Asian equities and metals prices slipped on Thursday, after disappointing U.S. private employment and services sector data led investors to trim over extended bets and look for better points to buy again.
The U.S. dollar was largely steady against the euro after rebounding sharply overnight, benefiting as investors cut bets on higher-yielding currencies and after a Reuters story said Asian monetary officials would stick with U.S. Treasuries even if the top U.S. sovereign debt rating was downgraded.
Materials and energy stocks led the decline in Asian stocks from eight-month highs reached on Wednesday, following a 2.8 percent decline overnight in the Reuters-Jefferies CRB index <.CRB>, a commodities benchmark.
The real test of investors' convictions about the nascent recovery will come on Friday, when the May U.S. payrolls number is released.
A dose of much needed reality has been swallowed by markets overnight. The tone of economic data has not so much changed, but perception of what constitutes an outright positive story certainly has, said Patrick Bennett, Asia foreign exchange and rates strategist with Societe Generale in Hong Kong, in a note.
The MSCI index of Asia Pacific shares outside Japan <.MIAPJ0000PUS> fell 1.25 percent, but was still up 33 percent so far in 2009. Utilities were the only sector in the black, as investors shifted some money to defensive bets, but consumer discretionary stocks also outperformed on hopes domestic growth in Asia will remain resilient.
Japan's Nikkei share average <.N225> edged down 0.3 percent, with industrial names like Fanuc <6954.T> and Shin-Etsu Chemical <4063.T> among the biggest drags on the market.
In Hong Kong, the Hang Seng index <.HSI> was down 1 percent, led by shares of Asia's largest oil and gas producer PetroChina <0857.HK>, which was hurt by lower crude prices and a stronger dollar.
In testimony to the U.S. House of Representatives, Federal Reserve Chairman Ben Bernanke gave an upbeat assessment of the economy, saying he expects activity to turn up later this year.
However, reports on Wednesday showed companies shed 532.000 private sector jobs in May, more than expected, while a gauge of the giant U.S. services sector reflected contraction for the eighth consecutive month.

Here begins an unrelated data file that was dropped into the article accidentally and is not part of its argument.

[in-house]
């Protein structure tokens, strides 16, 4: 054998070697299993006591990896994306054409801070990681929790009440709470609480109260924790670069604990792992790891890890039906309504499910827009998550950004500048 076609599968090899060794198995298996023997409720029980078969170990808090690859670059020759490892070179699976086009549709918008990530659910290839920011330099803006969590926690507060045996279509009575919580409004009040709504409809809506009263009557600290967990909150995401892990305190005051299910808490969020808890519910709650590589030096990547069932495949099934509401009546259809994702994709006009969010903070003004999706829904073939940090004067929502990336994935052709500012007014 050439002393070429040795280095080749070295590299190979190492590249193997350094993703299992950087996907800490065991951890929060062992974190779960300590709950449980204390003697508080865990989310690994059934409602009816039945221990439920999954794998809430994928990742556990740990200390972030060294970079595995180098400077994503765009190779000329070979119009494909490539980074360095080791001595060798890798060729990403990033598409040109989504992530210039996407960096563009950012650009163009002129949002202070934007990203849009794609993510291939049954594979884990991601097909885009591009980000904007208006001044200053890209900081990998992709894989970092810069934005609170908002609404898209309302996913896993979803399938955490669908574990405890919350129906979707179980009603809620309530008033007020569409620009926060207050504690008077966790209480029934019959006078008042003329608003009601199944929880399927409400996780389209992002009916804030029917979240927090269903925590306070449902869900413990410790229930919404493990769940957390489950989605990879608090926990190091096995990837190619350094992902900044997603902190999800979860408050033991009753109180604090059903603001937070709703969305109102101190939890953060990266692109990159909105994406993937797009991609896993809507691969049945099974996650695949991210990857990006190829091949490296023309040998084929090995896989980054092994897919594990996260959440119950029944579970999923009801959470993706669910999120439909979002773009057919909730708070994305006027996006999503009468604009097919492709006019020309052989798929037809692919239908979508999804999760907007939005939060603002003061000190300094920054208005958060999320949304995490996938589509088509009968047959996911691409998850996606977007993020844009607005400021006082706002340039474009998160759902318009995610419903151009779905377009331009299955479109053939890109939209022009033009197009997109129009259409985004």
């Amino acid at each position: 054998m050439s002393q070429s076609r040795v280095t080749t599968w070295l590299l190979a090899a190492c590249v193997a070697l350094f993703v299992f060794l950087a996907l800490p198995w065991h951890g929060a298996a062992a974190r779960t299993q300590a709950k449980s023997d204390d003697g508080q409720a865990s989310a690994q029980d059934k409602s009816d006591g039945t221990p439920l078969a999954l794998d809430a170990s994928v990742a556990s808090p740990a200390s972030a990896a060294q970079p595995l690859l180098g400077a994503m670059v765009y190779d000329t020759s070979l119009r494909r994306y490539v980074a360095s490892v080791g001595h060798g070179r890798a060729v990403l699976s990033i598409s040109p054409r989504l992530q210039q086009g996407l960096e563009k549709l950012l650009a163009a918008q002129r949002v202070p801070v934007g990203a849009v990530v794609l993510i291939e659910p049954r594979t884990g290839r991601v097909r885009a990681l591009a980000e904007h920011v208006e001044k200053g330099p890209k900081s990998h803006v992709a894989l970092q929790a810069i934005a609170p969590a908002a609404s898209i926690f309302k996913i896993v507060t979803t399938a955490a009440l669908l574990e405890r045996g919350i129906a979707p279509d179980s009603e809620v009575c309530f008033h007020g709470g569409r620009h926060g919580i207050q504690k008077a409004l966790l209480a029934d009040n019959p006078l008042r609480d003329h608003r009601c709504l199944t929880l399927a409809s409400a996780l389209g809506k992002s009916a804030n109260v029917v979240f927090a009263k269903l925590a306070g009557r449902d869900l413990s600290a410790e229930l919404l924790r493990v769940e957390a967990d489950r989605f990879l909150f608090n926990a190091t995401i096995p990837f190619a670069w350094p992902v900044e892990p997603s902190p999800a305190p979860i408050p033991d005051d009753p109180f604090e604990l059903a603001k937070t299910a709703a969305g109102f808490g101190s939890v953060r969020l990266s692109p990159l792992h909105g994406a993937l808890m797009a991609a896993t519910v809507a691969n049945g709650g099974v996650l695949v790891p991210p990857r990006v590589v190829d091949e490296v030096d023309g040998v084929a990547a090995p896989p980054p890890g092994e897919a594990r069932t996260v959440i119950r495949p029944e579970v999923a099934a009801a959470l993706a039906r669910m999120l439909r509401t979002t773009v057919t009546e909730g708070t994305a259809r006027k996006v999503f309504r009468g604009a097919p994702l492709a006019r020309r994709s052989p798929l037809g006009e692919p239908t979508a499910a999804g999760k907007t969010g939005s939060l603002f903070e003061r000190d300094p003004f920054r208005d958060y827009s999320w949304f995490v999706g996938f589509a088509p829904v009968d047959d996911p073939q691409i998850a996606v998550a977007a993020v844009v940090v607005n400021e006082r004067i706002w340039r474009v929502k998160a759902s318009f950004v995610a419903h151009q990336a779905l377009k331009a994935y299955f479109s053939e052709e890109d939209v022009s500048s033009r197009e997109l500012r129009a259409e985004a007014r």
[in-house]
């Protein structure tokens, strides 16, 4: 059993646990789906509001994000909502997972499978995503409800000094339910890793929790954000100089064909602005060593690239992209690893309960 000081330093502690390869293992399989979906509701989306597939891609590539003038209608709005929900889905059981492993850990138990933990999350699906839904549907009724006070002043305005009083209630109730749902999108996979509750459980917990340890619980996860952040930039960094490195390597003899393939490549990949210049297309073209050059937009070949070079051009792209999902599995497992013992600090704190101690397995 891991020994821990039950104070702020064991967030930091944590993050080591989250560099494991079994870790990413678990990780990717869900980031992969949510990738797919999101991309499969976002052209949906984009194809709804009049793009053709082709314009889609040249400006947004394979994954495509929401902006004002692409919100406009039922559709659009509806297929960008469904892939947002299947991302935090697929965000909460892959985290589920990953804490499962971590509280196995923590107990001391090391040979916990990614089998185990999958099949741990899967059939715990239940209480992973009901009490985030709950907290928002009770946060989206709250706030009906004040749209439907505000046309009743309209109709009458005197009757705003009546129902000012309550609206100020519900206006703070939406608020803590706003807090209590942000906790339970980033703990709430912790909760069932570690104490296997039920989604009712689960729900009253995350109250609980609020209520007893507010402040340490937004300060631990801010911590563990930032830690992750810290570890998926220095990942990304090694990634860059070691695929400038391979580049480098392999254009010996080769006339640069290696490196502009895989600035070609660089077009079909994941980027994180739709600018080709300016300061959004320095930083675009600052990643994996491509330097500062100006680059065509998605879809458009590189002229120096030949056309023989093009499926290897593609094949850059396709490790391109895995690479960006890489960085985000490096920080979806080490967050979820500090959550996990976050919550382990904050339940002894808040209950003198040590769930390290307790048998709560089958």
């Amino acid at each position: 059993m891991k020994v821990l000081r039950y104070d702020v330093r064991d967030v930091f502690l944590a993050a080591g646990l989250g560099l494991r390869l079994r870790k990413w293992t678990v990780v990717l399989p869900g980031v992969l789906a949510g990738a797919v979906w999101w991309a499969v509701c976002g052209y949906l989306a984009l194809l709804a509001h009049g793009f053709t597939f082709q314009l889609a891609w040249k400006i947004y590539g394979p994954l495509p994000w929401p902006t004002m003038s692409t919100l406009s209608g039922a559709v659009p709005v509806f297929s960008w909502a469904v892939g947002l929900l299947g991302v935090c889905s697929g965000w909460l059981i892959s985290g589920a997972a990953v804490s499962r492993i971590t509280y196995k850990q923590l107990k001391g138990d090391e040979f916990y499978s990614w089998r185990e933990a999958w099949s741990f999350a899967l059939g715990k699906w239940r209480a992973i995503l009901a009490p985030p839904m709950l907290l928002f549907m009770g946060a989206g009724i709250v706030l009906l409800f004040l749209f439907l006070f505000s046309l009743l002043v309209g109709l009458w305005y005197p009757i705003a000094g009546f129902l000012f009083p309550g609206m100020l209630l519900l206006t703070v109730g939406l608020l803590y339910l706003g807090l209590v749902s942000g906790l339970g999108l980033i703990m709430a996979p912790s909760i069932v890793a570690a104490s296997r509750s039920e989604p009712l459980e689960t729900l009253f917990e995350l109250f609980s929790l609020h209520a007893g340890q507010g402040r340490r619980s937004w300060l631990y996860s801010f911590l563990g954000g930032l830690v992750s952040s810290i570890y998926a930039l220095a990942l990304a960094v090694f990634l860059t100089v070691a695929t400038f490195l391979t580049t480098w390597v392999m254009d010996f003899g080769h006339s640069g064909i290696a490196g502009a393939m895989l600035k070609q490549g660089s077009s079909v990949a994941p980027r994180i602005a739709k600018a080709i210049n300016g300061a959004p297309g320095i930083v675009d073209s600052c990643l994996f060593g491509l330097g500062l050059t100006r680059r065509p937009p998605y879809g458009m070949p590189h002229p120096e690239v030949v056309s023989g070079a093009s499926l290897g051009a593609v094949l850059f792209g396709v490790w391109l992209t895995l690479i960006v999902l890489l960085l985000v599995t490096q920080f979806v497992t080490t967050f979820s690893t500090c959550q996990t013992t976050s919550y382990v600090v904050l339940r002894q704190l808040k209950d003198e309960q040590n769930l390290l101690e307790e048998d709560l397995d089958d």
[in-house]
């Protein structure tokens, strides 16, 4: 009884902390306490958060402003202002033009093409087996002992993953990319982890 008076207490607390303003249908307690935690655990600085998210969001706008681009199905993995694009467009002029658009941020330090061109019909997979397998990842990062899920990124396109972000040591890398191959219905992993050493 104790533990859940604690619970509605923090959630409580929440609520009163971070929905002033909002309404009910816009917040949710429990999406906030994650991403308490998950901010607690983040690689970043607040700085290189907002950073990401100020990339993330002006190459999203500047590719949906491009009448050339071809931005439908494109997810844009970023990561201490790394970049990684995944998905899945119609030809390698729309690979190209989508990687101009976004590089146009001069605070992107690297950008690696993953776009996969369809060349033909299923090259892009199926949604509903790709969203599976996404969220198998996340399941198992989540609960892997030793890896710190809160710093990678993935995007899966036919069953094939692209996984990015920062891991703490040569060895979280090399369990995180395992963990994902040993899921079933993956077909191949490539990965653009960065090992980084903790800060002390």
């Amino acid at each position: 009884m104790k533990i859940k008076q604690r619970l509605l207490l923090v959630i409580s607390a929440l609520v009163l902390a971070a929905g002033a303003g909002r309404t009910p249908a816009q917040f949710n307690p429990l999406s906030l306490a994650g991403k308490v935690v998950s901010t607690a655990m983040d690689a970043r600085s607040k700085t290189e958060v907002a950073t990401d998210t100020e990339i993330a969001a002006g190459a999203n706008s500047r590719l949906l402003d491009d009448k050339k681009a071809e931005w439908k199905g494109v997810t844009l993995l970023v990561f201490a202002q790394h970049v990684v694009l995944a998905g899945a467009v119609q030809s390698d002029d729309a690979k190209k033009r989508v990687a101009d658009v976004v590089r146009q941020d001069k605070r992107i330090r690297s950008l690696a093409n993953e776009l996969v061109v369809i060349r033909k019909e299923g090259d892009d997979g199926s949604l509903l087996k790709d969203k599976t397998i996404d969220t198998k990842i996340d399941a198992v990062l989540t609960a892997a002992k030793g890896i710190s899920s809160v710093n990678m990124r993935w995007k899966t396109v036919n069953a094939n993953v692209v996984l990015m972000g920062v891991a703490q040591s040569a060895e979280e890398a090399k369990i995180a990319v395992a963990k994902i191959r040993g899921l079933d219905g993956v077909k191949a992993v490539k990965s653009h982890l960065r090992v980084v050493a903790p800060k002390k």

The U.S. data reminded market participants once again that the economic outlook isn't so rosy as many have been saying lately, said Hideki Amikura, deputy general manager of forex trading at Nomura Trust and Banking.
He said the much talked-about 'green shoots' scenario may peter out after restocking in the April-June quarter, which is usually more buoyant than the first quarter as firms tend to boost inventories.
London copper futures fell for a third day on Thursday, chased by their Shanghai equivalent, which shed 3.4 percent, under pressure from a recovery in the dollar and soft data from the United States.
U.S. crude for July delivery fought back early losses to trade slightly higher on the day, up 0.3 percent to $66.29 a barrel after a 3.5 percent decline overnight.
Oil prices were still up about 49 percent year-to-date, thanks to a small production-based recovery around the world.
Still, data released on Wednesday showed U.S. fuel demand for the four weeks ended May 29 was down 7.7 percent on an annual basis, suggesting the recovery may be sluggish.
The dollar has had a big influence on crude prices, with oil gaining when the currency weakens and vice versa.
After tumbling overnight, the euro stabilized to trade roughly steady at $1.4175, more than two cents below a high for the year of around $1.4337 reached early on Wednesday.
The Australian dollar, which has been a favorite among investors because of the country's trade ties with China, was largely unchanged on the day at US$0.8008, after the surging U.S. dollar overnight spooked dealers into taking profits on the Australian currency's recent gains.
The high-yielding Aussie remained resilient despite comments from Reserve Bank of Australia Governor Glenn Stevens that he saw scope for further policy easing, although the domestic economy is well placed for expansion later this year.
(Additional reporting by Aiko Hayashi in Tokyo)
(Editing by Kazunori Takada)